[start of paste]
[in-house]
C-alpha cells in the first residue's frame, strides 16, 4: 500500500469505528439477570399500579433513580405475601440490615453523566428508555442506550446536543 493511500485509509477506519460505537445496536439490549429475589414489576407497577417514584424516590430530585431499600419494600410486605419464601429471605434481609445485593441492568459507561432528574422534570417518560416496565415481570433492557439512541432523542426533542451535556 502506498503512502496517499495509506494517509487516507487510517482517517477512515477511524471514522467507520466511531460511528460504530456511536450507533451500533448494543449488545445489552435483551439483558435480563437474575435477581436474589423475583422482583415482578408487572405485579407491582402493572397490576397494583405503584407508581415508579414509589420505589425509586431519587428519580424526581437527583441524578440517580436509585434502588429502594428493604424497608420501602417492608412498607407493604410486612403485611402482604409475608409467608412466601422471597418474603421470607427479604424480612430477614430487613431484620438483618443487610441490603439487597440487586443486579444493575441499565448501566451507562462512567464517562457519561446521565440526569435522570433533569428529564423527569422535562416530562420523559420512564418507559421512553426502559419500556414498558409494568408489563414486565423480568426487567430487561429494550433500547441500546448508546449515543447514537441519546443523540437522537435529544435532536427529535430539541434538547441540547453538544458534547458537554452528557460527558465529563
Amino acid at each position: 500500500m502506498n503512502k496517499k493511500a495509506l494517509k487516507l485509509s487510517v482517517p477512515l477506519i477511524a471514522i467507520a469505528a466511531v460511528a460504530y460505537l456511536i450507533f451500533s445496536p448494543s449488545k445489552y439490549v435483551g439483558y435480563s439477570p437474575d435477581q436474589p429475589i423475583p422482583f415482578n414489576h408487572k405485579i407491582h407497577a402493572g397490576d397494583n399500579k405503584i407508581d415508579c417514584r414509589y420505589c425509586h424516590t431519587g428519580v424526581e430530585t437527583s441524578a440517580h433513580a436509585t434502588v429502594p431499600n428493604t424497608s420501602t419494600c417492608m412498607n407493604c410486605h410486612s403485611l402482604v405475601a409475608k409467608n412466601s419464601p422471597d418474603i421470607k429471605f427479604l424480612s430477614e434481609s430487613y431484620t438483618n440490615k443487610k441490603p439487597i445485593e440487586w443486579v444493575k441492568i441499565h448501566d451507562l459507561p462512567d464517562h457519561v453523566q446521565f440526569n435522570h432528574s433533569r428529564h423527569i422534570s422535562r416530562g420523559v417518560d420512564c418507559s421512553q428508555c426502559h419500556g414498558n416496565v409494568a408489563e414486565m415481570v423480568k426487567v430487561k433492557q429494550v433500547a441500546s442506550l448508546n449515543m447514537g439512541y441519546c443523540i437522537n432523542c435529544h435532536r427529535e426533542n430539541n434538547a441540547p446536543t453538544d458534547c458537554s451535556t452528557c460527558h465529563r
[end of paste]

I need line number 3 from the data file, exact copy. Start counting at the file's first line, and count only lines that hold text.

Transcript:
Amino acid at each position: 500500500m502506498n503512502k496517499k493511500a495509506l494517509k487516507l485509509s487510517v482517517p477512515l477506519i477511524a471514522i467507520a469505528a466511531v460511528a460504530y460505537l456511536i450507533f451500533s445496536p448494543s449488545k445489552y439490549v435483551g439483558y435480563s439477570p437474575d435477581q436474589p429475589i423475583p422482583f415482578n414489576h408487572k405485579i407491582h407497577a402493572g397490576d397494583n399500579k405503584i407508581d415508579c417514584r414509589y420505589c425509586h424516590t431519587g428519580v424526581e430530585t437527583s441524578a440517580h433513580a436509585t434502588v429502594p431499600n428493604t424497608s420501602t419494600c417492608m412498607n407493604c410486605h410486612s403485611l402482604v405475601a409475608k409467608n412466601s419464601p422471597d418474603i421470607k429471605f427479604l424480612s430477614e434481609s430487613y431484620t438483618n440490615k443487610k441490603p439487597i445485593e440487586w443486579v444493575k441492568i441499565h448501566d451507562l459507561p462512567d464517562h457519561v453523566q446521565f440526569n435522570h432528574s433533569r428529564h423527569i422534570s422535562r416530562g420523559v417518560d420512564c418507559s421512553q428508555c426502559h419500556g414498558n416496565v409494568a408489563e414486565m415481570v423480568k426487567v430487561k433492557q429494550v433500547a441500546s442506550l448508546n449515543m447514537g439512541y441519546c443523540i437522537n432523542c435529544h435532536r427529535e426533542n430539541n434538547a441540547p446536543t453538544d458534547c458537554s451535556t452528557c460527558h465529563r